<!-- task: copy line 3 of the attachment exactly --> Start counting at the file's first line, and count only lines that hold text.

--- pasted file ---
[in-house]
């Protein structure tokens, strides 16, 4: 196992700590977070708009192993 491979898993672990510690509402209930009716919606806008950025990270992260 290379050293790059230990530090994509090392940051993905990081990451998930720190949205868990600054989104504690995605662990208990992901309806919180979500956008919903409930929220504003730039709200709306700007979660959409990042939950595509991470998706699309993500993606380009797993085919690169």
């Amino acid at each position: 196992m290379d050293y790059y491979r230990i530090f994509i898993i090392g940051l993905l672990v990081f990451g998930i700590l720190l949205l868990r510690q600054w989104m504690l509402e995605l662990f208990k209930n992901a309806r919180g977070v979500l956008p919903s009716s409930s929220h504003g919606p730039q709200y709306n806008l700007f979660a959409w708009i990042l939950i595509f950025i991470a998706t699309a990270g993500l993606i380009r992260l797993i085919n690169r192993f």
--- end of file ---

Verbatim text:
């Amino acid at each position: 196992m290379d050293y790059y491979r230990i530090f994509i898993i090392g940051l993905l672990v990081f990451g998930i700590l720190l949205l868990r510690q600054w989104m504690l509402e995605l662990f208990k209930n992901a309806r919180g977070v979500l956008p919903s009716s409930s929220h504003g919606p730039q709200y709306n806008l700007f979660a959409w708009i990042l939950i595509f950025i991470a998706t699309a990270g993500l993606i380009r992260l797993i085919n690169r192993f």